Alexander Wurz is a man who has been around a paddock or two. He has driven about everything and has dipped his toe in the tepid waters of Formula One on a few occasions. He now drives sports cars fast…very fast. As a veteran of Formula 1 and other forms of motor sport, Wurz has seen his share of close calls and with the recent race-ban for Romain Grosjean’s first-turn incident at the belgian Grand Prix, the Austrian-born driver thinks it’s indicative of the new breed of driver. Wurz told Reuters Alan Baldwin (check out Alan’s story, it’s a good read):
“Things like the start collision with Romain can and will always happen,” told Reuters.
“But especially looking at GP2 races, which is the feeder series, the driver standards there are appalling – bad, very bad – and they are coming in to F1.
“It’s something we clearly must work on that the feeder series are very strict and of the same standard as F1. And we have to achieve this and address it very quickly.”
Those are harsh words but its a refrain we’re hearing a lot. SPEED’s pit lane reporter, Will Buxton, is no stranger to GP2 and said that there are signs of a different approach to driving in the junior feeder-series that are concerning. There are many junior forms of racing and the younger the drivers are, the less they are aware of the dangers of the sport. While Formula 1 has not had a death in the series since 1994, we discuss that track record in the penumbra of the death of a man who was very responsible for this record, Professor Sid Watkins. Sadly the singular man in F1’s safety and medical history passed away today.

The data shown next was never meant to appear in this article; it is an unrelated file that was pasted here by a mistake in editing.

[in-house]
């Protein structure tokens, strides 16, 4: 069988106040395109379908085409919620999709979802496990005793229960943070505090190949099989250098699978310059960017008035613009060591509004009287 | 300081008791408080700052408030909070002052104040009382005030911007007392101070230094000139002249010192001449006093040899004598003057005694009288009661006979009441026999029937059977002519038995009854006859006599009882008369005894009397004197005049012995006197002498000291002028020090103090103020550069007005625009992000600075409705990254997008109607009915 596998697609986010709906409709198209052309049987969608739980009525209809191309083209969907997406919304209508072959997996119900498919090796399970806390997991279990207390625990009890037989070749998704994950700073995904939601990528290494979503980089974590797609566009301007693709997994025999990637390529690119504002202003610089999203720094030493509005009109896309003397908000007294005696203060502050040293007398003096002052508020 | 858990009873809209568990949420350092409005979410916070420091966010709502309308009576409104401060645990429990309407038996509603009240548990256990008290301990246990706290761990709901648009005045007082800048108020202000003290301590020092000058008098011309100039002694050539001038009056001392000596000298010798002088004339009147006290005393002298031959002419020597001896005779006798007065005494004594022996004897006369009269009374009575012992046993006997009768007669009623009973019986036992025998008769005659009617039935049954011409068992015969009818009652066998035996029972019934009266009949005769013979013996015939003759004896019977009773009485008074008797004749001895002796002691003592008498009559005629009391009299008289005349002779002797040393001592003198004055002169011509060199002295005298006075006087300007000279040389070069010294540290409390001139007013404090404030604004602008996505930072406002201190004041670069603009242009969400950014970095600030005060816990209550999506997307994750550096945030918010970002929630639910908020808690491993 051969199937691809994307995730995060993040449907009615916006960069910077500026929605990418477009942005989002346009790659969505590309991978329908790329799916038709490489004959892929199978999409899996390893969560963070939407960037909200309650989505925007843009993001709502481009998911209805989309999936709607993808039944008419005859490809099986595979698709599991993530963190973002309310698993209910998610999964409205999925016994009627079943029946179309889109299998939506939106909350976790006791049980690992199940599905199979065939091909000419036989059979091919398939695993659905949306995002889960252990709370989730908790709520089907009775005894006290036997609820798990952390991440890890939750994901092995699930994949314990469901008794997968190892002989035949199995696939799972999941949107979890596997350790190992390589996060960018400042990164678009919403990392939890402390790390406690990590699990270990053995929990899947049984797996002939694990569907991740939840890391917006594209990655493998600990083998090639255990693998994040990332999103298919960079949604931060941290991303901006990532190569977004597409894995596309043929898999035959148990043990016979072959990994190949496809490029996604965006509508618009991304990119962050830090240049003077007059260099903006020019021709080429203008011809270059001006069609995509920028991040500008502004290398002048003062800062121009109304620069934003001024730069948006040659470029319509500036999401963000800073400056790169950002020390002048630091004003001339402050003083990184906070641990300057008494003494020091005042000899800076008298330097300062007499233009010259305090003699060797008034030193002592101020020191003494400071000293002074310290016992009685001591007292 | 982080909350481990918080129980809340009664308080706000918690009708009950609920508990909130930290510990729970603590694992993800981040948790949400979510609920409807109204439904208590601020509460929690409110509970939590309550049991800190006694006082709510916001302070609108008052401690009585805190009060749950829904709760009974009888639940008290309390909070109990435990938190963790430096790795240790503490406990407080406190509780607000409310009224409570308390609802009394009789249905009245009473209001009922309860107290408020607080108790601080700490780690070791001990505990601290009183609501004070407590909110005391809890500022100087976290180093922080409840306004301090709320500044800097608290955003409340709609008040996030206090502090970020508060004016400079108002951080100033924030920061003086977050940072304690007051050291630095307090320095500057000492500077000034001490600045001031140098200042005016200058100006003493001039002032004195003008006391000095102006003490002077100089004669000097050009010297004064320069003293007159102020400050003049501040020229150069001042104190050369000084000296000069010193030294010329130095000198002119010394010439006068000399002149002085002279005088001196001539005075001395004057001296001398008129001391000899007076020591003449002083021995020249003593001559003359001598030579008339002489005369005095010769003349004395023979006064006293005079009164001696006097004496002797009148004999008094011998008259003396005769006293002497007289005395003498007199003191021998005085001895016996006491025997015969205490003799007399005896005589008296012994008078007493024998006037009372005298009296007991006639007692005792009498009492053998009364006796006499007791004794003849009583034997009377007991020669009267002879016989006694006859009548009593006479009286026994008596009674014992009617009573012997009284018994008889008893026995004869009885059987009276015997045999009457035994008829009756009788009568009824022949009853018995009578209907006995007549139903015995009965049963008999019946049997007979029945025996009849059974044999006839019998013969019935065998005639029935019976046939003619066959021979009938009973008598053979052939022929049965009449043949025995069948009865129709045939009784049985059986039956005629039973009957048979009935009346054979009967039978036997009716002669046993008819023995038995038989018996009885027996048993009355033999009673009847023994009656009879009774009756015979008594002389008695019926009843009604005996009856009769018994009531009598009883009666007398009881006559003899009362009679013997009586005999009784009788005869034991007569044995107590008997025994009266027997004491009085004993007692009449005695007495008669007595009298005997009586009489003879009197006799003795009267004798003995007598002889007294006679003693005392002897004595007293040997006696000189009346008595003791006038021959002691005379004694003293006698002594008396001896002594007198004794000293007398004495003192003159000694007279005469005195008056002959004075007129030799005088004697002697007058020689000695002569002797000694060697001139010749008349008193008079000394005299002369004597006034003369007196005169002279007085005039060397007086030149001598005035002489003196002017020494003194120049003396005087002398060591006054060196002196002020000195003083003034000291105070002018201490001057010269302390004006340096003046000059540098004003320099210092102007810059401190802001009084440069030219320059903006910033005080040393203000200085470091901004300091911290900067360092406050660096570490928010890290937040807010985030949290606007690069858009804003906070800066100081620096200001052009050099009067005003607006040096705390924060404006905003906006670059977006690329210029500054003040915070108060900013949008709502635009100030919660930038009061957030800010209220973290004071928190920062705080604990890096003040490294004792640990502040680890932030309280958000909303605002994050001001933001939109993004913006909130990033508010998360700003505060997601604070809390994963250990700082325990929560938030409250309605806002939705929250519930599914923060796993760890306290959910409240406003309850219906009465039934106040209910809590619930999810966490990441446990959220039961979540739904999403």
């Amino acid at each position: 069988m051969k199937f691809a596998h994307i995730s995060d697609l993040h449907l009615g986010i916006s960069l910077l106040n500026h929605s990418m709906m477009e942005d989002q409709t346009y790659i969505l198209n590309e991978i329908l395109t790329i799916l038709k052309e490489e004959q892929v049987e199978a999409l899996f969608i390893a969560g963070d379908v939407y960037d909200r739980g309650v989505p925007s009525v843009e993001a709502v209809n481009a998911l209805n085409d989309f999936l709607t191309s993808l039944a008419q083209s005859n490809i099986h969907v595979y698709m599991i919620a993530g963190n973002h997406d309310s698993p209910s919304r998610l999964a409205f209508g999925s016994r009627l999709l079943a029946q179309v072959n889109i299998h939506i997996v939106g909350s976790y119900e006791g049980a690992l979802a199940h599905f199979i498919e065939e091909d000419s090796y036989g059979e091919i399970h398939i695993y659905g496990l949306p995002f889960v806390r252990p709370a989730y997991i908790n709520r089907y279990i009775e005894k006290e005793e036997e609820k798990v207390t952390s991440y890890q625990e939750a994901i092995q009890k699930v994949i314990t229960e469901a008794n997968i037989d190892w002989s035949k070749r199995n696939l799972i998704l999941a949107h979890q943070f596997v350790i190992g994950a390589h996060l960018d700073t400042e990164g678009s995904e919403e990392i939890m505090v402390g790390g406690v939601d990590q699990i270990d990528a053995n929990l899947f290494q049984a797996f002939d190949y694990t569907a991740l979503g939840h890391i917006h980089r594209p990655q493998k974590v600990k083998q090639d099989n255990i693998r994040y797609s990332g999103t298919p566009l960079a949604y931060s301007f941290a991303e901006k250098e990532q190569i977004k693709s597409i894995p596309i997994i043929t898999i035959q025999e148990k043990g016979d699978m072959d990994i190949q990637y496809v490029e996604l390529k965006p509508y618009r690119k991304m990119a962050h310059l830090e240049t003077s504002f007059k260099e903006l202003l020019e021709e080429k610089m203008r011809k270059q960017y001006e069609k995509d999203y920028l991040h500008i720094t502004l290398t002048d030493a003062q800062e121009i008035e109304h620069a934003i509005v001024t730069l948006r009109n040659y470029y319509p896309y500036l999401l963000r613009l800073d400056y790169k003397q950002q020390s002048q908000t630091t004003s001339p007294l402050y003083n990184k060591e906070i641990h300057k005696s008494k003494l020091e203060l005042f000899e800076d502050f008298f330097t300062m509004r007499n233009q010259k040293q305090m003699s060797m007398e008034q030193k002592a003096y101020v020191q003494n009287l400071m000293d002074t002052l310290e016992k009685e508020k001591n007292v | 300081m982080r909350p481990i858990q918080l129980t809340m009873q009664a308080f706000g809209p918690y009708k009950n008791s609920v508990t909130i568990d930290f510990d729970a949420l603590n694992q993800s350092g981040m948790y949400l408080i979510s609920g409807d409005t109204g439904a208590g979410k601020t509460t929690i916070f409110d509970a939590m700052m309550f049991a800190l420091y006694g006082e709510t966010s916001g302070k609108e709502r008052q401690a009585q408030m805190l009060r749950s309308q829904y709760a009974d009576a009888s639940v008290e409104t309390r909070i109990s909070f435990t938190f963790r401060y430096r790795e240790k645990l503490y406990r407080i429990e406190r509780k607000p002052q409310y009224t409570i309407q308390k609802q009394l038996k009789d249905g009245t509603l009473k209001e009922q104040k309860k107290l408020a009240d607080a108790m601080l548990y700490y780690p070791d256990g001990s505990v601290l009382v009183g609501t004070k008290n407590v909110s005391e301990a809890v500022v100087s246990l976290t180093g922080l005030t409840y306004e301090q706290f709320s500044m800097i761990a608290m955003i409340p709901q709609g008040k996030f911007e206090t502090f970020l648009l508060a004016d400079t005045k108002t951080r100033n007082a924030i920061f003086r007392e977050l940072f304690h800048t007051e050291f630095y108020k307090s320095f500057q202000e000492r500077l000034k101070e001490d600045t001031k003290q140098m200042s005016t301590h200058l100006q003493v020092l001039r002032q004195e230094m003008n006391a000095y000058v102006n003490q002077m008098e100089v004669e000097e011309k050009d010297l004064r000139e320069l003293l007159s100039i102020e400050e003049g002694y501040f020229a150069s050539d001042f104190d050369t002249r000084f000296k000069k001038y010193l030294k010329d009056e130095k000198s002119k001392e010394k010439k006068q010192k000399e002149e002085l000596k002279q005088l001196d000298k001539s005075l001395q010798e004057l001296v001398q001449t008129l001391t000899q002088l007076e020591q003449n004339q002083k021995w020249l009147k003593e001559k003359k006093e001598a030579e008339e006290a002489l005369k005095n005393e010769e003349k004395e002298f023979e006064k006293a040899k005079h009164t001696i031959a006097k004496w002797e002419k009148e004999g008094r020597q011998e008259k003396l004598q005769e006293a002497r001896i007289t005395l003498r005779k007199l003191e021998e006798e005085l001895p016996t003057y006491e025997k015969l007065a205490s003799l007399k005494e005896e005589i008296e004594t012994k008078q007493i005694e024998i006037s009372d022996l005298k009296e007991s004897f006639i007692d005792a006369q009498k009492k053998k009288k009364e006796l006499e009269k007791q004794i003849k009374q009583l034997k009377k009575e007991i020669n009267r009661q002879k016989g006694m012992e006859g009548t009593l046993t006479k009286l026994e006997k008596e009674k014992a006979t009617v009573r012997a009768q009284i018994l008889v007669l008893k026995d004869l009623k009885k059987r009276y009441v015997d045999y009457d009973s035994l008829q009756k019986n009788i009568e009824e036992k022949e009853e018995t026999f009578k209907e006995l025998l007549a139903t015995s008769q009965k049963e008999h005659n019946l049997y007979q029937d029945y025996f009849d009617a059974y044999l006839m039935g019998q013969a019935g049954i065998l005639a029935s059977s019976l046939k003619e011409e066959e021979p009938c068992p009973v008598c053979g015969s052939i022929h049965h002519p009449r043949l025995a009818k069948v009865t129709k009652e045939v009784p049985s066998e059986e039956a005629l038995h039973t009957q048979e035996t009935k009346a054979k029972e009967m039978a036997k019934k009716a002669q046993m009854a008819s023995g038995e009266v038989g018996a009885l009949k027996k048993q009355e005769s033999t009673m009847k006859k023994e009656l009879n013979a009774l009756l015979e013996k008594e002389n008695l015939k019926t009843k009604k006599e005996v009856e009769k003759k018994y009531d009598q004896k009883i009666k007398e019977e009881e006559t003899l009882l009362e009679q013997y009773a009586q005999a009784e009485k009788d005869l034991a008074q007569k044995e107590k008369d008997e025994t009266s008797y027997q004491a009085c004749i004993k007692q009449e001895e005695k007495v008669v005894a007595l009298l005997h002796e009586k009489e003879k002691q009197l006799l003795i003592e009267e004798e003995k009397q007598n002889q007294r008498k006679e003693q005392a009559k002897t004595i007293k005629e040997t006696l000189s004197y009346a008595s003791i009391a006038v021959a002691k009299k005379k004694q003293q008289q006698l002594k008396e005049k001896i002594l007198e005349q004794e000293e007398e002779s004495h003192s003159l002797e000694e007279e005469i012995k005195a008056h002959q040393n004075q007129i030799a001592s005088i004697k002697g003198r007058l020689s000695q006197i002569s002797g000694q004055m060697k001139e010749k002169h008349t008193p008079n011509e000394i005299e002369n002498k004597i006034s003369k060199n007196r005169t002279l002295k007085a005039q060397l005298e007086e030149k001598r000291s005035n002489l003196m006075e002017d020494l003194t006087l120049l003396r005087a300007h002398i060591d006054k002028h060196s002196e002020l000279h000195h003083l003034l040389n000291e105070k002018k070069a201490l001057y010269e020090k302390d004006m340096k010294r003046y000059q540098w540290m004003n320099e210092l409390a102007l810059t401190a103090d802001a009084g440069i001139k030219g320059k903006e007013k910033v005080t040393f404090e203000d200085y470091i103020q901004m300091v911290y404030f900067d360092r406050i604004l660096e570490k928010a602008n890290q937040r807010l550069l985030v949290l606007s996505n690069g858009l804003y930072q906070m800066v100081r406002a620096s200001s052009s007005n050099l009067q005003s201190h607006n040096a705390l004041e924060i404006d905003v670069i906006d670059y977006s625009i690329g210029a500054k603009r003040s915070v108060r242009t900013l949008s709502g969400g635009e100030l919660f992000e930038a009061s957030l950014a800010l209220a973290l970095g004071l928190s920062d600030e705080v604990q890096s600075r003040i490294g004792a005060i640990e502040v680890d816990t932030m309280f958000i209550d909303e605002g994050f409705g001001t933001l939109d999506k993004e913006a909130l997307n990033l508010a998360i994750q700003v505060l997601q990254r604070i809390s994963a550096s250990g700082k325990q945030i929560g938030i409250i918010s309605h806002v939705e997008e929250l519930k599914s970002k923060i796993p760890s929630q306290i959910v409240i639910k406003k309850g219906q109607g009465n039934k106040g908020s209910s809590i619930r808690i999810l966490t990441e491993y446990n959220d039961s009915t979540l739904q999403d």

In the end, young drivers are aggressive and the series of Formula One is nearly impossible to get in to. When a young man does get the chance, he’s pushing every limit he can to make a name and hold his spot in F1. The lack of a recent death in F1 is no reason to ignore just how dangerous it can be and that doesn’t only apply the the offending driver but to other drivers, track-side workers and spectators alike. Freak accidents like that of Felipe Massa or Henry Surtees can happen in a blink of an eye and that is the nature of a sport contested at 200 mph. Those incidents were not born from aggressive driving but demonstrates how quick something can happen and when you push the limits and add dodgy, aggressive moves to the equation, it only ratchets up the chances of serious injury or death.
Red Bull’s, Mark Webber wrote in his BBC column:
“You do need to get involved but some guys are having more incidents than the others and they need to take that on board,” said the Red Bull driver. “We should be the best at what we do, racing in all conditions on all kinds of tracks, and driver etiquette has to match that.”
Romain Grosjean has had 7 incidents in 12 races and while not all of those are patently his fault, he has been the least common denominator in the incidents. Pastor Maldonado has had his fair share of incidents as well and was penalized heavily at the Belgian Grand Prix. Stewards are cracking down on the aggressiveness in Formula One but if the junior series aren’t going to do the same, F1 could end of up being the series in which these young drivers find limits and hone some of their first steps in race craft and quite honestly, those elements should already be there when they get to this level of motor sport.